On Saturday night, UFC 192 is headlined by a Light Heavyweight world title fight as champion Daniel Cormier looks to make his first title defense. He takes on challenger Alexander Gustafsson in an intriguing fight. To prepare for the fight, we've prepared this quick guide for you - the Five Fights you need to see before Cormier vs. Gustafsson. Watch these five and you'll be ready to analyze all the action on Saturday night. And read up more on UFC 192 right here.
All fights are available at UFC Fight Pass, and when available, a YouTube embed is included here.
1. DANIEL CORMIER vs. ANTHONY JOHNSON, UFC 187
This is the fight Cormier wants on Saturday night. It's a vintage Cormier performance - work the opponent over in the clinch, take him to the mat, make him carry your weight, beat him down. Rinse, wash, repeat until you break him. See also Cormier vs. Dan Henderson, which is pretty similar to this one. If Cormier can implement this game, he's still the champion Sunday morning. That said, there are some moments of positivity for the Gustafsson camp here. Johnson connects on Cormier early and hurts him (though the fact that DC recovers so quickly from a shot from the supremely heavy-handed Rumble is not good for Gus), plus Gustafsson has superior cardio, so is not going to gas as quickly as Johnson here. Still, this is the Cormier blueprint.
2. DANIEL CORMIER vs. JON JONES, UFC 182
And this is the fight Gustafsson wants on Saturday night. They're not identical fighters, but there is a lot in common between Jones and Gus, and a lot that the Mauler can take from this performance and make work. Jones manages to avoid the Cormier takedown, which is a huge win for him right there. With that, it becomes more of a stand-up battle, and there, Jones uses his reach and some solid clinch work to wear DC down. Gustafsson has that reach, and he has some nasty knees in the clinch if Cormier gets inside. It's Cormier's lone professional loss, and it's a blueprint that Gustafsson has the tools to emulate.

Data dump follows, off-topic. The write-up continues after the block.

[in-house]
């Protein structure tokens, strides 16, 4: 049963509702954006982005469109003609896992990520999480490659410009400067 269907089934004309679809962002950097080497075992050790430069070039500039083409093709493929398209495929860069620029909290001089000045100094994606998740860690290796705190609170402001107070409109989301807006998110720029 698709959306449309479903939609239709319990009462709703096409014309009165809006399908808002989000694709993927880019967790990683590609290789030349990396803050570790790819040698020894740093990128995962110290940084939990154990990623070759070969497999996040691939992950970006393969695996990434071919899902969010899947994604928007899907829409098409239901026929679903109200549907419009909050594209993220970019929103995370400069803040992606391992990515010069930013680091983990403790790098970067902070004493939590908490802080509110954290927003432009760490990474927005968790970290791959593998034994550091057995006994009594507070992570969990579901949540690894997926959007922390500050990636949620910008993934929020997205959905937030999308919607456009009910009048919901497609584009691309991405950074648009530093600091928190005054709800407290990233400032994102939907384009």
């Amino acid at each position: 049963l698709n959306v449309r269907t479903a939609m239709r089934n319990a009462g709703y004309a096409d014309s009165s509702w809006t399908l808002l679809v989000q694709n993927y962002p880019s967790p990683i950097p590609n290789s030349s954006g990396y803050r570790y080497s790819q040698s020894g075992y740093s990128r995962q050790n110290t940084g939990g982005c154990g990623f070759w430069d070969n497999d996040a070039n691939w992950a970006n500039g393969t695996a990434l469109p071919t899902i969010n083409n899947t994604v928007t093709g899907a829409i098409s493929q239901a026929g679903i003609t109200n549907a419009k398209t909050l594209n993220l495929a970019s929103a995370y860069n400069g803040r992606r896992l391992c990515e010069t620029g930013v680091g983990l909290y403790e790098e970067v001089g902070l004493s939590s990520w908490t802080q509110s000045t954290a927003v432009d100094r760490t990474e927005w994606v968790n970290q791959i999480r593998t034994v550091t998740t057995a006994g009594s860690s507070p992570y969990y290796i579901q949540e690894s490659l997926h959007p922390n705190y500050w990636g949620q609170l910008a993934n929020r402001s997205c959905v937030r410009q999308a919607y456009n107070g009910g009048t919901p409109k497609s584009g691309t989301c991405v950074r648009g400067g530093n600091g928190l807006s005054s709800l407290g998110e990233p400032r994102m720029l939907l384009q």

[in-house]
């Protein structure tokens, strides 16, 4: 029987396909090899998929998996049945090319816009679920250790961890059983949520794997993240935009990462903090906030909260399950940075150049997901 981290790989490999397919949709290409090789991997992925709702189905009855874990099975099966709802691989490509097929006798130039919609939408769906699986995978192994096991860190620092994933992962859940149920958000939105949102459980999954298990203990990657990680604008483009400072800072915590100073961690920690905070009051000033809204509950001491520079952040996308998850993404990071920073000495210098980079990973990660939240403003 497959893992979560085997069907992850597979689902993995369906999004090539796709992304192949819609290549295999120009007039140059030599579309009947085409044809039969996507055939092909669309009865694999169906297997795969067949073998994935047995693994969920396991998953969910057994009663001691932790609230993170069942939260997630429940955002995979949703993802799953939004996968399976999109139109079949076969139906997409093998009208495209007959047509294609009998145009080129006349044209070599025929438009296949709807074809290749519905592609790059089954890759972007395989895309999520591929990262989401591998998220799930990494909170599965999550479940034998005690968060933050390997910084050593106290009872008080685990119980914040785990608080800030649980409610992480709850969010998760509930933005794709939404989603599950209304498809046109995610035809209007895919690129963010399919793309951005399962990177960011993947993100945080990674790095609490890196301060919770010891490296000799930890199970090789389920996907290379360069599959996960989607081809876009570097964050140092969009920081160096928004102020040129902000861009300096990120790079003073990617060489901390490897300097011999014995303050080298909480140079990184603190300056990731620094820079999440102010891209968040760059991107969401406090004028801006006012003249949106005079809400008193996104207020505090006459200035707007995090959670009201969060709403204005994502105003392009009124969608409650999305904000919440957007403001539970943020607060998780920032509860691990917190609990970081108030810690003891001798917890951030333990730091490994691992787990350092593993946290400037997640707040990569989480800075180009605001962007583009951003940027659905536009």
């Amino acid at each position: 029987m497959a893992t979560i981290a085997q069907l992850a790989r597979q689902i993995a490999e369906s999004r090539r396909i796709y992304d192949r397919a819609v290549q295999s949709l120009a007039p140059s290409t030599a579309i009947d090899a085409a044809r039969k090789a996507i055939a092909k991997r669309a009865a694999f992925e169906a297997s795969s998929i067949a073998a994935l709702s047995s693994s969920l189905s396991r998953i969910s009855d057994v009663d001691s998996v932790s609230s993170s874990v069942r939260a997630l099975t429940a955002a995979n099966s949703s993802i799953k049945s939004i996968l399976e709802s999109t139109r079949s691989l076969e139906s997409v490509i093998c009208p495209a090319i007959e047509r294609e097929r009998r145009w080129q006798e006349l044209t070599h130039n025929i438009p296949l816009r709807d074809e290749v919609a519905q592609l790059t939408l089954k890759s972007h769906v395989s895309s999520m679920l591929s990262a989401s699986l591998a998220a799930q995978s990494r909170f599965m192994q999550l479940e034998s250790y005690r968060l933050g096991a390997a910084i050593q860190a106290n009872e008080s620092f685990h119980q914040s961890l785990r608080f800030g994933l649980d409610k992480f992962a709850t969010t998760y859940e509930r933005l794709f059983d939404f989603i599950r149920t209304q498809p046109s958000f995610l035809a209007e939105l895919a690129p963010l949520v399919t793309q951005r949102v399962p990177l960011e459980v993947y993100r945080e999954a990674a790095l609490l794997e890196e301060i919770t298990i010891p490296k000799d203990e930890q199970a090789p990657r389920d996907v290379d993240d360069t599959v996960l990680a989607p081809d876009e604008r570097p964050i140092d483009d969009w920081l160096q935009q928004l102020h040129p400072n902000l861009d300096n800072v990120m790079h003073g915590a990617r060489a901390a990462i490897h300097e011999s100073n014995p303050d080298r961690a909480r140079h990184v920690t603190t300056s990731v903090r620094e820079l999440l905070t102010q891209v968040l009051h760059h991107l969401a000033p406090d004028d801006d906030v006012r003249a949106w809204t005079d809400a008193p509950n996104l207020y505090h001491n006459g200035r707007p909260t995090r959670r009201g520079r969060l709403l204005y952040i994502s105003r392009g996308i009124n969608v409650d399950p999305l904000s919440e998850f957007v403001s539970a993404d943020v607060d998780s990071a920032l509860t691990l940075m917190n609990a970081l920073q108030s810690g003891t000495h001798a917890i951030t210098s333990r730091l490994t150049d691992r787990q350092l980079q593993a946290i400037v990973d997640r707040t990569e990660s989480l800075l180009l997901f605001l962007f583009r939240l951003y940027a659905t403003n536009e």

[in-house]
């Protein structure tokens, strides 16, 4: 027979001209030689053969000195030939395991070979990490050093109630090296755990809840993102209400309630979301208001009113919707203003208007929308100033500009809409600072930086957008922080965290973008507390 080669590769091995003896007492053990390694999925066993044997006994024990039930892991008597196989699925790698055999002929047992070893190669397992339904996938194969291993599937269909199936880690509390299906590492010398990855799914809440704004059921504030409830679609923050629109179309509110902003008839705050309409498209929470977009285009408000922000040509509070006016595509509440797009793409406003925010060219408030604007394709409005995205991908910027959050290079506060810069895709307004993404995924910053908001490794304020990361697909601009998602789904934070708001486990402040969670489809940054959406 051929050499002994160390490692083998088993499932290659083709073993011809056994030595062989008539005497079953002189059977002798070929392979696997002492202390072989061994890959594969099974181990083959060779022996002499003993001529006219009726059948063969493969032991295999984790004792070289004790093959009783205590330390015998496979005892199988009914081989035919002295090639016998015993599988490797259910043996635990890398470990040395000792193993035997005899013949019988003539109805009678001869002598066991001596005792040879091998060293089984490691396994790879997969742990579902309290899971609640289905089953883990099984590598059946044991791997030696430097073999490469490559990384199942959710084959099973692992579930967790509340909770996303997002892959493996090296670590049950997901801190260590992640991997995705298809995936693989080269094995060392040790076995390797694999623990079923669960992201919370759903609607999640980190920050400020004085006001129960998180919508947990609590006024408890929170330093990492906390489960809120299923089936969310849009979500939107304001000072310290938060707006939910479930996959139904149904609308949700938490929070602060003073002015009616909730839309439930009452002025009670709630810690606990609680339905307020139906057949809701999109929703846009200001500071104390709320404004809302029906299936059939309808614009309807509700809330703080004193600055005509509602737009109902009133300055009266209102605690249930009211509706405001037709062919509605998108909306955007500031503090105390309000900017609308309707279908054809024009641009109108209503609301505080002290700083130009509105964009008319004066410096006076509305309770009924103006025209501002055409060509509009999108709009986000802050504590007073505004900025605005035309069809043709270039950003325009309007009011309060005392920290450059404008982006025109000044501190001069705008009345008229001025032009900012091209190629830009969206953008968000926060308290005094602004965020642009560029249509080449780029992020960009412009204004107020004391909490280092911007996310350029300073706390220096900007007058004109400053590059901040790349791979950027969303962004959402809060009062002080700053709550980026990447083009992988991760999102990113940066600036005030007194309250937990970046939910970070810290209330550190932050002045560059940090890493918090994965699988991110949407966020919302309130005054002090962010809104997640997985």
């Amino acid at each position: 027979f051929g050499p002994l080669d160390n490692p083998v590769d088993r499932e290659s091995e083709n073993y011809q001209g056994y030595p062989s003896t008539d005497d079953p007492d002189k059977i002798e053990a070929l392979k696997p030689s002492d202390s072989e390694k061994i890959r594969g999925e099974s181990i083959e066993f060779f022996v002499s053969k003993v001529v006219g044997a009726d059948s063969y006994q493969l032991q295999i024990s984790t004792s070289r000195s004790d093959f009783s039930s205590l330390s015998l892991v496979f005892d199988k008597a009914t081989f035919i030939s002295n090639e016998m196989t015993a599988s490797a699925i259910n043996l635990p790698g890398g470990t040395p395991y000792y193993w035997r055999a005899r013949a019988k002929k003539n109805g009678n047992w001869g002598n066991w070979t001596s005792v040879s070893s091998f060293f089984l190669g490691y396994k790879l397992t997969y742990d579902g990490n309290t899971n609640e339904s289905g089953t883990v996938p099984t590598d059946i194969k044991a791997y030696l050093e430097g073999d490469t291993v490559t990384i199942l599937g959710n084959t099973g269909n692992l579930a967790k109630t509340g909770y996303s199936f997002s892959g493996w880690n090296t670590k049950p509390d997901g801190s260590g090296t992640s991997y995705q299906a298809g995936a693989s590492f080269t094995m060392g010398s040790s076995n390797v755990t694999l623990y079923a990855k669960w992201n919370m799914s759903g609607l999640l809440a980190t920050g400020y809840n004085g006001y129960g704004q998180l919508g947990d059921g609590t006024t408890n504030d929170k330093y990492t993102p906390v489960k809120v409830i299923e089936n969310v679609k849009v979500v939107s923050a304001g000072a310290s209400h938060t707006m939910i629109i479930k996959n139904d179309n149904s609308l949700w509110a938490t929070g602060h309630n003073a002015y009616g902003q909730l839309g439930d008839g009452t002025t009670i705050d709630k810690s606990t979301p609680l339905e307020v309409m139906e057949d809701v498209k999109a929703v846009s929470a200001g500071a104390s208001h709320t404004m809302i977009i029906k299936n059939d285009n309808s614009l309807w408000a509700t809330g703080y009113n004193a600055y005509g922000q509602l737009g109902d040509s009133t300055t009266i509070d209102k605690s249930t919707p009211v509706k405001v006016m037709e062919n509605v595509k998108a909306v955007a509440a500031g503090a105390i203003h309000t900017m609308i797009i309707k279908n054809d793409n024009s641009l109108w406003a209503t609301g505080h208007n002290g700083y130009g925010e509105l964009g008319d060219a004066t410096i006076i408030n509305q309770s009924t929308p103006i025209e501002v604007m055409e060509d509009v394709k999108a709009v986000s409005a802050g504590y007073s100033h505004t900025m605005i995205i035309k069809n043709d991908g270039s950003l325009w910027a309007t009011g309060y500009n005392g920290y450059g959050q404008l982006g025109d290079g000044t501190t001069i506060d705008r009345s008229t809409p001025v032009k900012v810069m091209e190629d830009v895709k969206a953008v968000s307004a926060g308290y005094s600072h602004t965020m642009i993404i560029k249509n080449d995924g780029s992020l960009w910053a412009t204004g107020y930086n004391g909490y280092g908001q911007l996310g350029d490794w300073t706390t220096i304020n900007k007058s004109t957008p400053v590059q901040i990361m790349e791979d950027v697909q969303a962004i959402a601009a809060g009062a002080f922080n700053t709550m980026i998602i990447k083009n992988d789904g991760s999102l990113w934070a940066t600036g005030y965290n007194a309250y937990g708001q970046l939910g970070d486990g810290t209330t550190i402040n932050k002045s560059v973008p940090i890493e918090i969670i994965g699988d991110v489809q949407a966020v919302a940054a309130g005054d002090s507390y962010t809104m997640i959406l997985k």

3. ALEXANDER GUSTFASSON vs. JON JONES, UFC 165
This may be a loss for the challenger, but it's also one of his best performances (it's just that it came against the best in the world). He shows off his crisp striking game here and his very effective use of movement and technical boxing (Shogun vs. Gustafsson is another good example of this). But perhaps the most important story of this fight is the takedown battle. Gustafsson succesfully stuffs all but one of Jones's takedown attempts, plus manages to get the champion to his back - both extremely impressive accomplishments. They also speak to what we may see Saturday. If Gustafsson can stuff the takedown as he did against Jones and keep the fight standing, he will have the edge. Which brings us to...
4. ALEXANDER GUSTAFSSON vs. JIMI MANUWA, UFC Fight Night Gustafsson vs. Manuwa
At first, I dismissed this fight as irrelevant as much of it is Gustafsson in top control - a position he was unlikely to achieve against the Olympian. But consider those two Jones fights again. In Cormier vs. Jones, we see Cormier taken down. In Jones vs. Gustafsson, we see Gustafsson take an incredibly hard to take down opponent to the mat. The most likely strategy for the challenger Saturday night is to stuff the shot and force the striking battle, but there is the potential for him to mix things up and go on the wrestling offense, showing off the same strong top game he exhibited here against Manuwa. And once he got Manuwa concerned about the takedown, it opened the doors for his offense and the KO win. Much like we saw years ago in the first Randy Couture vs. Chuck Liddell fight (another all time Light Heavyweight classic), there can be an advantage in surprising your opponent by going at them in their own wheelhouse. Could Gustafsson try that approach here?
5. ALEXANDER GUSTAFSSON vs. ANTHONY JOHNSON, UFC on Fox Gustafsson vs. Johnson
Looming over Cormier vs. Gustafsson is the specter of this - Gustafsson's last fight. He ended that one brutally KO'd and lying in a heap on the mat - the first time he was ever stopped by strikes in his pro career. You can debate if he deserves a title shot on the heels of such a loss, but perhaps more important is how he will respond to it. KOs like this can rattle fighters - will we see any changes in Gustafsson as a result? And is he ready to come back from this by fighting the best Light Heavyweight in the world (and not suspended)? These are questions you have to ask as you consider what is to come.
Join us here at Bloody Elbow Saturday night for UFC 192 live fight night coverage.